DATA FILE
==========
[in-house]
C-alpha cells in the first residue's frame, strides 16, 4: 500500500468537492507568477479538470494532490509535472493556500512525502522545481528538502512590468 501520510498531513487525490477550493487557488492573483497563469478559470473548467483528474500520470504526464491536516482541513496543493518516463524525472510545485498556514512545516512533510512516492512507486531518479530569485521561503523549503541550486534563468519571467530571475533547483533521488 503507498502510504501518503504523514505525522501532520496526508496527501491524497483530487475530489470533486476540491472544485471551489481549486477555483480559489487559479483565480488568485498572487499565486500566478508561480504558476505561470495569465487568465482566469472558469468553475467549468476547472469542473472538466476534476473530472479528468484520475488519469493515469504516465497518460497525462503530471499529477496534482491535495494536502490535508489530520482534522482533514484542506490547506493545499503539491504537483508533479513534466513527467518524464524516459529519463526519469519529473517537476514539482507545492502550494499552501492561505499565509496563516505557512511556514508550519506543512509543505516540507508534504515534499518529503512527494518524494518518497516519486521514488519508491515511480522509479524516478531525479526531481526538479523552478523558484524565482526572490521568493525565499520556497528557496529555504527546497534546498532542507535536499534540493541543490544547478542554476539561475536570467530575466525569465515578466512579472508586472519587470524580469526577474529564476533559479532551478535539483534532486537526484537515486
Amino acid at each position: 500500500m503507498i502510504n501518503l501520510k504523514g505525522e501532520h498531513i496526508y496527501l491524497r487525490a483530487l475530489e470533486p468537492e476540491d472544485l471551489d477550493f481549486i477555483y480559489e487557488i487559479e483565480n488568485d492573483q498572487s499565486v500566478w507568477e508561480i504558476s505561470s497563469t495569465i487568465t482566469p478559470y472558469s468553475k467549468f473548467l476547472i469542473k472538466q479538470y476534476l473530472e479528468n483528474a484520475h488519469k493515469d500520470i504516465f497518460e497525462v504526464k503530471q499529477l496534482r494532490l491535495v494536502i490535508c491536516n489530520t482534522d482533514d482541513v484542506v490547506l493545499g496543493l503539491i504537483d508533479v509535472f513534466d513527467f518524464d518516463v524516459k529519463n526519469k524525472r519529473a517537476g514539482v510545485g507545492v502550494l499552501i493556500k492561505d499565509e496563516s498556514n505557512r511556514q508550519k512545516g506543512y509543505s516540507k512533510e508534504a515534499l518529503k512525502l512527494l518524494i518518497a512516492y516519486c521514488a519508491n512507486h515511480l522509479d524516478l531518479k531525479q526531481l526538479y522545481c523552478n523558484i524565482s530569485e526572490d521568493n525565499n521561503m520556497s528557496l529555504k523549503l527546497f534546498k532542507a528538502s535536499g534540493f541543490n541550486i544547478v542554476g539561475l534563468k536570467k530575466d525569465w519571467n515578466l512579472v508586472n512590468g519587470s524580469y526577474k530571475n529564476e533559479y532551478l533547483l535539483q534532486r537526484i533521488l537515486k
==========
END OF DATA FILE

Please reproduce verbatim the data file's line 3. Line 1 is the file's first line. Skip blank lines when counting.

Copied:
Amino acid at each position: 500500500m503507498i502510504n501518503l501520510k504523514g505525522e501532520h498531513i496526508y496527501l491524497r487525490a483530487l475530489e470533486p468537492e476540491d472544485l471551489d477550493f481549486i477555483y480559489e487557488i487559479e483565480n488568485d492573483q498572487s499565486v500566478w507568477e508561480i504558476s505561470s497563469t495569465i487568465t482566469p478559470y472558469s468553475k467549468f473548467l476547472i469542473k472538466q479538470y476534476l473530472e479528468n483528474a484520475h488519469k493515469d500520470i504516465f497518460e497525462v504526464k503530471q499529477l496534482r494532490l491535495v494536502i490535508c491536516n489530520t482534522d482533514d482541513v484542506v490547506l493545499g496543493l503539491i504537483d508533479v509535472f513534466d513527467f518524464d518516463v524516459k529519463n526519469k524525472r519529473a517537476g514539482v510545485g507545492v502550494l499552501i493556500k492561505d499565509e496563516s498556514n505557512r511556514q508550519k512545516g506543512y509543505s516540507k512533510e508534504a515534499l518529503k512525502l512527494l518524494i518518497a512516492y516519486c521514488a519508491n512507486h515511480l522509479d524516478l531518479k531525479q526531481l526538479y522545481c523552478n523558484i524565482s530569485e526572490d521568493n525565499n521561503m520556497s528557496l529555504k523549503l527546497f534546498k532542507a528538502s535536499g534540493f541543490n541550486i544547478v542554476g539561475l534563468k536570467k530575466d525569465w519571467n515578466l512579472v508586472n512590468g519587470s524580469y526577474k530571475n529564476e533559479y532551478l533547483l535539483q534532486r537526484i533521488l537515486k